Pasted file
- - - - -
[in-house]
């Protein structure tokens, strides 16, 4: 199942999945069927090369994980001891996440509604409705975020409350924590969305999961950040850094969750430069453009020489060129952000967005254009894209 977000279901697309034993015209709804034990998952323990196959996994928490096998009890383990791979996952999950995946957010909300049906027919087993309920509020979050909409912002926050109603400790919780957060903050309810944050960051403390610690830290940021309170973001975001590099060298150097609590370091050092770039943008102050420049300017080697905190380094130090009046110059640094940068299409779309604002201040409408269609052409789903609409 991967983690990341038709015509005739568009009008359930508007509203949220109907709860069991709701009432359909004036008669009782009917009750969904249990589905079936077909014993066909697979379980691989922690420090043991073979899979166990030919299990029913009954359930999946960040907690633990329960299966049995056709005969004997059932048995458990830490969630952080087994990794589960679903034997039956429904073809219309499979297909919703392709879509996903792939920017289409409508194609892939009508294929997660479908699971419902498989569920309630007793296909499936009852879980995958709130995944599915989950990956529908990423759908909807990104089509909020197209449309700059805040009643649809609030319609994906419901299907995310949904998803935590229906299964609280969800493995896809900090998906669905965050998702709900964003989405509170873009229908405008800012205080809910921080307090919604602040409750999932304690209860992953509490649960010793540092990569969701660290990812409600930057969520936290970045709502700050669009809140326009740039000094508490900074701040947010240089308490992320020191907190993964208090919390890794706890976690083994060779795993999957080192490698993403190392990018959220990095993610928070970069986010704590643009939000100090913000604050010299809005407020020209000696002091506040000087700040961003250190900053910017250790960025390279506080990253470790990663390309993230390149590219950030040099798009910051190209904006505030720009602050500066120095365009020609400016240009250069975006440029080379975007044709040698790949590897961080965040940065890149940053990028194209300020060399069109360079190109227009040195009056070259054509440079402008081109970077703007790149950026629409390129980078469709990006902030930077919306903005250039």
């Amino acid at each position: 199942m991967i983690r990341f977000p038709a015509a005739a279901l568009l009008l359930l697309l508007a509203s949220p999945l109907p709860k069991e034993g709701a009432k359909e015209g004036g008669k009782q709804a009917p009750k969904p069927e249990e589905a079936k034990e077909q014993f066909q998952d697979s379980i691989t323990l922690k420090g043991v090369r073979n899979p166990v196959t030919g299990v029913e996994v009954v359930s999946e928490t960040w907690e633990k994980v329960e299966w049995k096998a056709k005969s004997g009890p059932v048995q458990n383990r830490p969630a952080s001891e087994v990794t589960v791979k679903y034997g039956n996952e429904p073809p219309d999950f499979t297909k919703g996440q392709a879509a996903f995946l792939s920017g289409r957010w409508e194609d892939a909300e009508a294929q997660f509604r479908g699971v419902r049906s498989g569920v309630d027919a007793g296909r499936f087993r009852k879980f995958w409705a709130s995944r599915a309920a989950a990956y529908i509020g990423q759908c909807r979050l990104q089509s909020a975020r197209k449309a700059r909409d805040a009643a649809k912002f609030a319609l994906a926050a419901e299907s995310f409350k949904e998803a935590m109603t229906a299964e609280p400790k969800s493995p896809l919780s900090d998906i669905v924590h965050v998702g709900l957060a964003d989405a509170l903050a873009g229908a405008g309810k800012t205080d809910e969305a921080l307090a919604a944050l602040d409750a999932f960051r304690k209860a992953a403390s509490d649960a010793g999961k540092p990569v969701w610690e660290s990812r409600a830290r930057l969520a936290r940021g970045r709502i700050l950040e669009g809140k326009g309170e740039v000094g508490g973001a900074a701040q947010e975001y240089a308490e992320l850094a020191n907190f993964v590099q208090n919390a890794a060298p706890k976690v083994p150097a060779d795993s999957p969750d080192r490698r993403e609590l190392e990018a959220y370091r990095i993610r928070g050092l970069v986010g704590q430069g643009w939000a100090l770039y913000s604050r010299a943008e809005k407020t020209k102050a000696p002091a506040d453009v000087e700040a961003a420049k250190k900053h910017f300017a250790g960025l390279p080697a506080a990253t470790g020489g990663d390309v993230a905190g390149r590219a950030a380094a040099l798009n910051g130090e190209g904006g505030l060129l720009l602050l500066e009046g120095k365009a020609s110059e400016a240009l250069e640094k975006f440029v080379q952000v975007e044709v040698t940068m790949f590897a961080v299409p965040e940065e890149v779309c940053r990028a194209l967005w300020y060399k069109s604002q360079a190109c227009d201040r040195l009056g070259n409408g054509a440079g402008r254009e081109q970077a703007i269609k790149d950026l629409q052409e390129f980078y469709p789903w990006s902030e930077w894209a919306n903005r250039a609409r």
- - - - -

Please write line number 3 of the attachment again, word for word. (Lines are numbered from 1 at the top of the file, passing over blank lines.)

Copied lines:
């Amino acid at each position: 199942m991967i983690r990341f977000p038709a015509a005739a279901l568009l009008l359930l697309l508007a509203s949220p999945l109907p709860k069991e034993g709701a009432k359909e015209g004036g008669k009782q709804a009917p009750k969904p069927e249990e589905a079936k034990e077909q014993f066909q998952d697979s379980i691989t323990l922690k420090g043991v090369r073979n899979p166990v196959t030919g299990v029913e996994v009954v359930s999946e928490t960040w907690e633990k994980v329960e299966w049995k096998a056709k005969s004997g009890p059932v048995q458990n383990r830490p969630a952080s001891e087994v990794t589960v791979k679903y034997g039956n996952e429904p073809p219309d999950f499979t297909k919703g996440q392709a879509a996903f995946l792939s920017g289409r957010w409508e194609d892939a909300e009508a294929q997660f509604r479908g699971v419902r049906s498989g569920v309630d027919a007793g296909r499936f087993r009852k879980f995958w409705a709130s995944r599915a309920a989950a990956y529908i509020g990423q759908c909807r979050l990104q089509s909020a975020r197209k449309a700059r909409d805040a009643a649809k912002f609030a319609l994906a926050a419901e299907s995310f409350k949904e998803a935590m109603t229906a299964e609280p400790k969800s493995p896809l919780s900090d998906i669905v924590h965050v998702g709900l957060a964003d989405a509170l903050a873009g229908a405008g309810k800012t205080d809910e969305a921080l307090a919604a944050l602040d409750a999932f960051r304690k209860a992953a403390s509490d649960a010793g999961k540092p990569v969701w610690e660290s990812r409600a830290r930057l969520a936290r940021g970045r709502i700050l950040e669009g809140k326009g309170e740039v000094g508490g973001a900074a701040q947010e975001y240089a308490e992320l850094a020191n907190f993964v590099q208090n919390a890794a060298p706890k976690v083994p150097a060779d795993s999957p969750d080192r490698r993403e609590l190392e990018a959220y370091r990095i993610r928070g050092l970069v986010g704590q430069g643009w939000a100090l770039y913000s604050r010299a943008e809005k407020t020209k102050a000696p002091a506040d453009v000087e700040a961003a420049k250190k900053h910017f300017a250790g960025l390279p080697a506080a990253t470790g020489g990663d390309v993230a905190g390149r590219a950030a380094a040099l798009n910051g130090e190209g904006g505030l060129l720009l602050l500066e009046g120095k365009a020609s110059e400016a240009l250069e640094k975006f440029v080379q952000v975007e044709v040698t940068m790949f590897a961080v299409p965040e940065e890149v779309c940053r990028a194209l967005w300020y060399k069109s604002q360079a190109c227009d201040r040195l009056g070259n409408g054509a440079g402008r254009e081109q970077a703007i269609k790149d950026l629409q052409e390129f980078y469709p789903w990006s902030e930077w894209a919306n903005r250039a609409r």